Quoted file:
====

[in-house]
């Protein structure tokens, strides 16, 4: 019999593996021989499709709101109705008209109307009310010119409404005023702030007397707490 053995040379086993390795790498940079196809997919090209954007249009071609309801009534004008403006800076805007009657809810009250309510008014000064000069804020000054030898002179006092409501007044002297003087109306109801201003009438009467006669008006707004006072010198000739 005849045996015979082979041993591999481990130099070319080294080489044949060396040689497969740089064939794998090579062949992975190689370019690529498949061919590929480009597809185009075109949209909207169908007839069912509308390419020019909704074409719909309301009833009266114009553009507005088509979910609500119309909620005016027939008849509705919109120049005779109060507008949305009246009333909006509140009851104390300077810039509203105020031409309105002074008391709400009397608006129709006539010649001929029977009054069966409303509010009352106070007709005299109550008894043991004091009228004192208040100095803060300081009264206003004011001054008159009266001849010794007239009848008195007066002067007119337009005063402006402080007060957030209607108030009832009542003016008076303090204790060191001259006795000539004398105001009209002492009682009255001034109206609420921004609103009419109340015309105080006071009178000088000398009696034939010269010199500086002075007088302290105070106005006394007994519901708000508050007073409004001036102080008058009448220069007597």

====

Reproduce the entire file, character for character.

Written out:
[in-house]
């Protein structure tokens, strides 16, 4: 019999593996021989499709709101109705008209109307009310010119409404005023702030007397707490 053995040379086993390795790498940079196809997919090209954007249009071609309801009534004008403006800076805007009657809810009250309510008014000064000069804020000054030898002179006092409501007044002297003087109306109801201003009438009467006669008006707004006072010198000739 005849045996015979082979041993591999481990130099070319080294080489044949060396040689497969740089064939794998090579062949992975190689370019690529498949061919590929480009597809185009075109949209909207169908007839069912509308390419020019909704074409719909309301009833009266114009553009507005088509979910609500119309909620005016027939008849509705919109120049005779109060507008949305009246009333909006509140009851104390300077810039509203105020031409309105002074008391709400009397608006129709006539010649001929029977009054069966409303509010009352106070007709005299109550008894043991004091009228004192208040100095803060300081009264206003004011001054008159009266001849010794007239009848008195007066002067007119337009005063402006402080007060957030209607108030009832009542003016008076303090204790060191001259006795000539004398105001009209002492009682009255001034109206609420921004609103009419109340015309105080006071009178000088000398009696034939010269010199500086002075007088302290105070106005006394007994519901708000508050007073409004001036102080008058009448220069007597």